Category Archives: Teenagers

Roundup: Suzuki Music, Suicide Prevention, Camp Gallery …

=====================================================

Suzuki Music Schools is a scary place.

Well, at least the parking lot at 246 Post Road East will be, this Sunday, October 24.

Kids are invited to dress up in Halloween costumes, for the annual Spooky Suzuki Concert & Carnival. The 3 p.m. concert is followed by refreshments, activities and games. Game tickets must be purchased in advance. Click here for more information.

Participants can also donate to the “Color a Positive Thought” fundraiser, for underserved Bridgeport neighborhoods.

=======================================================

Suicide is the third leading cause of death among 15-to-24-year-olds, and the second leading cause of death among college students. Earlier this year Kevin Kuczo, 17, of Fairfield lost his battle with depression. Before playing sports at Fairfield Warde High School, he was a proud member of the Fairfield County Football League’s Wildcats. Westport PAL is a member of the FCFL.

The league wants all youngsters to know that they are not alone during their darkest times — and to instill the importance for athletes to give back.

They’re collecting funds now for suicide prevention research and educational programs. They hope to ease the stigma surrounding suicide and its causes, and encourage those suffering from mental illness to seek treatment.

Donations — made out to FCFL — can be sent to 25 Thistle Road Norwalk, CT 06851. For more information, call Carmen Roda of Westport’s Parks & Recreation Department: 203-640-8085.

Kevin Kuczko

=======================================================

The Camp Gallery hosts a special night this Friday (October 22, 6 to 8 p.m., 190 Main Street). The featured artist is German-born Dominik Schmitt; there’s live music too with Chris Coogan and Linda Couturas.

Artwork by Dominik Schmitt

=======================================================

Debby Ury died Sunday at Norwalk Hospital, after a brief illness. She was 68 years old.

She grew up in Danvers, Massachusetts. Debby graduated in 1974 from Simmons College in Boston with a B.S. degree in nursing, then Boston University with a Master’s Degree in education.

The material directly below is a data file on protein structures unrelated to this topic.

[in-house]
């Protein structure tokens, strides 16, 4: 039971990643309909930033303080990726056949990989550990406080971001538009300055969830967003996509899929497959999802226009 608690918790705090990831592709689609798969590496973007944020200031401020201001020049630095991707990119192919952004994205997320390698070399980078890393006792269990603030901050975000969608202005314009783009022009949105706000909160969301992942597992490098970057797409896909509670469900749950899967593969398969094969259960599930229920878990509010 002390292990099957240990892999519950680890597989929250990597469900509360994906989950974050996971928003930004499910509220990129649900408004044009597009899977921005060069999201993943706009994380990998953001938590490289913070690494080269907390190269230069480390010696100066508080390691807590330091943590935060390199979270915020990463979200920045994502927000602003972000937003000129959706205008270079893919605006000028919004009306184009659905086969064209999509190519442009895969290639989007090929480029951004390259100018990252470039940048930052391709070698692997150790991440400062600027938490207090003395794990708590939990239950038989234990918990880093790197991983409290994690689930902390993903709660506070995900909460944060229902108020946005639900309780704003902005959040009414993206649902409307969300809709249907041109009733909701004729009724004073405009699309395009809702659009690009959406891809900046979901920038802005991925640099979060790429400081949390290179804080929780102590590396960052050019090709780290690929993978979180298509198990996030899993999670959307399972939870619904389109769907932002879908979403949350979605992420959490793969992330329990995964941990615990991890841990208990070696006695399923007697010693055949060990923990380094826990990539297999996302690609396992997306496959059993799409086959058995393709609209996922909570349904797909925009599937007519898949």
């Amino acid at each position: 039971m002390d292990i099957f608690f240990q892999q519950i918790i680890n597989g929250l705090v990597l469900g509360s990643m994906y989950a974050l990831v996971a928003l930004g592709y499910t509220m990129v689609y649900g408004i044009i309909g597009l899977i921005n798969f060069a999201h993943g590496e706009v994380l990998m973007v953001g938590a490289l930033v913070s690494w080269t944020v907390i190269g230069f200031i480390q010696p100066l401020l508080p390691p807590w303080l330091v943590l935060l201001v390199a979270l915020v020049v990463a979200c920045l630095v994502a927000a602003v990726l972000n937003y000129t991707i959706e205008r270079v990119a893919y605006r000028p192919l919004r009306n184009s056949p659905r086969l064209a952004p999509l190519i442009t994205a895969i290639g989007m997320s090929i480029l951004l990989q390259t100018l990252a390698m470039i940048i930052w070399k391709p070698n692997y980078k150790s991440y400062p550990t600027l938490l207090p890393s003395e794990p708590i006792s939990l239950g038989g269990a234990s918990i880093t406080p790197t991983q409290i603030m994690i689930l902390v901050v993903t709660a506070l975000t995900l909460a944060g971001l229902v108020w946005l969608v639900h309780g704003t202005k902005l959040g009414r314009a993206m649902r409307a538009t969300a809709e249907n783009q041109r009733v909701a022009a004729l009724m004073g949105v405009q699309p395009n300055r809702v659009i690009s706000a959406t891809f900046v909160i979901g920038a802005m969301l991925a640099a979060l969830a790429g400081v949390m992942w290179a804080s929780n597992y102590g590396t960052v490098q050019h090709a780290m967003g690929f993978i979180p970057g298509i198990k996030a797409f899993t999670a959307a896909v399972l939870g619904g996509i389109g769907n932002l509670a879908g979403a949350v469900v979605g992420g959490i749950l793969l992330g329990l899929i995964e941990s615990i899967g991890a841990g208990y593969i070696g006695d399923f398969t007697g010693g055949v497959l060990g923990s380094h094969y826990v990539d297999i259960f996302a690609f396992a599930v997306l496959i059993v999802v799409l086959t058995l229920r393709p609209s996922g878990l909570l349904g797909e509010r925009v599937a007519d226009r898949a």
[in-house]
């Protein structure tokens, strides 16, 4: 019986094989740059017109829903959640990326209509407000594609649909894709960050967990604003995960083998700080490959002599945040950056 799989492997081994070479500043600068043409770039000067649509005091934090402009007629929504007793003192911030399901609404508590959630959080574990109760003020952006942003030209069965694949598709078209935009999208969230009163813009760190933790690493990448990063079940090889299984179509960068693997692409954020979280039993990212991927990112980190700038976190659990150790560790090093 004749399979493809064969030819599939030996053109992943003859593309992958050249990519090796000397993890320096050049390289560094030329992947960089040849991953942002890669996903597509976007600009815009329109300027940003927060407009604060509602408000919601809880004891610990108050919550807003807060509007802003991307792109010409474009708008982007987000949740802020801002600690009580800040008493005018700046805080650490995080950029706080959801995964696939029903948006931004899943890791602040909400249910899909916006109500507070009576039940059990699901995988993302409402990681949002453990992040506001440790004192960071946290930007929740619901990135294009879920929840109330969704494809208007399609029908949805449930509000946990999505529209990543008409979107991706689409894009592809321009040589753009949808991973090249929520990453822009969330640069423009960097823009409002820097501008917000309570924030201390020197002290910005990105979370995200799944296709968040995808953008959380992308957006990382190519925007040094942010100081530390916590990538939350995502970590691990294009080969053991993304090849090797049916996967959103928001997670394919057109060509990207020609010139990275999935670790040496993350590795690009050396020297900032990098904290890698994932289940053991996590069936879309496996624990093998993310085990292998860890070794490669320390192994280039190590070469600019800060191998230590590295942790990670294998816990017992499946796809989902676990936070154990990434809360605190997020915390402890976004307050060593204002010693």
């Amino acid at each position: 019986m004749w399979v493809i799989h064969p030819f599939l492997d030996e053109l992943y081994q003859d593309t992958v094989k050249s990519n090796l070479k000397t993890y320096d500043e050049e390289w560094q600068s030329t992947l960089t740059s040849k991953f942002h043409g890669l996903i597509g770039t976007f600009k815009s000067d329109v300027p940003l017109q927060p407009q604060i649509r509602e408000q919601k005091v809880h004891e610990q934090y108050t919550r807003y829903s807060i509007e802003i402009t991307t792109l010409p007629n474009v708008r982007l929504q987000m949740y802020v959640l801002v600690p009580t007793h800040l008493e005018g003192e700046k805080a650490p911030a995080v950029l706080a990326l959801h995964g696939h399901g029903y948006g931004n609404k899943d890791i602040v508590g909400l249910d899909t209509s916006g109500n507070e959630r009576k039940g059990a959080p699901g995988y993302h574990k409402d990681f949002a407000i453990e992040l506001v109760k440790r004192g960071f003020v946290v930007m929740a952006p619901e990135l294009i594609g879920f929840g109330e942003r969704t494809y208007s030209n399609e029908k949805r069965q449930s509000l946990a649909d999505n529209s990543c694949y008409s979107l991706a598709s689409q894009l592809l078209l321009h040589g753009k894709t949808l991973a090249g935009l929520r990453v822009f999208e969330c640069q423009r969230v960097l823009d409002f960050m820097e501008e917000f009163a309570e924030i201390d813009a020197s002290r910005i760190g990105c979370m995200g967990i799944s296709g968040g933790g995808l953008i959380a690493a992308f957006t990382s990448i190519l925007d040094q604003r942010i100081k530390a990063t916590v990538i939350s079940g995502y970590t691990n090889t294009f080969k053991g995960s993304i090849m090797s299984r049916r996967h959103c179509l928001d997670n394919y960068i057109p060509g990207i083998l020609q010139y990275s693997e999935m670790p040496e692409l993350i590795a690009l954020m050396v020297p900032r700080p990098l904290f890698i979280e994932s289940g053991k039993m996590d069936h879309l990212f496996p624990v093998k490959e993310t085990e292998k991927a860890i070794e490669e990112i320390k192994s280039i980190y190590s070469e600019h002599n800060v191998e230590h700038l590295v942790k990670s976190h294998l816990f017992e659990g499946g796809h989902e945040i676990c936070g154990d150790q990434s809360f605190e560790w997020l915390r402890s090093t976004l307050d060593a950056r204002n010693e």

She and her husband Frederic Ury moved to Westport in 1977. She began working at Danbury Hospital. She had a long career in the medical field, and ended her career teaching various medical courses at Norwalk Community College.

Debby was an avid fan of any sports team from Boston, and enjoyed watching her beloved Boston Red Sox, Celtics and Patriots play every year, whether they won or lost. She loved the Adirondack Mountains, and spent much of the last 35 years at the family’s log home in Lake Luzerne, NY.

Debby is survived by her husband Frederic S. Ury; children Jennifer (Jeff) Gornbein and Robert Ury; grandchildren Jacob and Benjamin Gornbein; brothers Bryce Conner and Justin St. James; sister-in-law Linda Ury Greenberg and her husband Ned Greenberg, and their children Captain Michael Greenberg and Amanda Pinkston.

A funeral service will be held on Saturday, October 23 (Saugatuck Congregational Church, 10 a.m.). There will be an opportunity to greet the family prior to the service. at 9:15 a.m. Burial at Willowbrook Cemetery will immediately follow the service. Click here to leave online condolences.

In lieu of flowers donations may be made to the Debby H. Ury Scholarship Fund, c/o Lake Luzerne Music Camp. 203 Lake Tour Rd., Lake Luzerne, NY 12846.

Debby Ury

=======================================================

Hazel Saviano of Westport died peacefully last Thursday, surrounded by loved ones, at the Roseville Road home she was born in. She was 94 years old.

Hazel was the daughter of Martha Mills and George Lewis Sr. The family’s roots in Westport stretched back to the mid-1800’s. Hazel remembered trolley cars traversing Westport streets.

She was a school bus driver in Westport for over 35 years. When she retired in 2003 at the age of 76, she had safely delivered thousands of Westport children to and from school.

Her family says, “Her heart was big and her smile was infectious. All who knew her loved and adored her.”

Hazel was predeceased by her husband, retired Westport Police lieutenant John J. Saviano Jr.; sons John J. Saviano III and Lawrence Saviano, and siblings Edna Call, Vera Lewis and George Lewis, Jr.

She is survived by her daughters Marie Richards (Robert), Melinda Bonin (Glen), Cheryl Petrone (Tom); daughter-in-law, Debra Saviano; grandchildren Robert L. Richards Jr. (Dawn), Melissa Bailey (Ethan) and Michelle Saviano; great-grandchildren Dylan and Violet Bailey, and several nieces and nephews.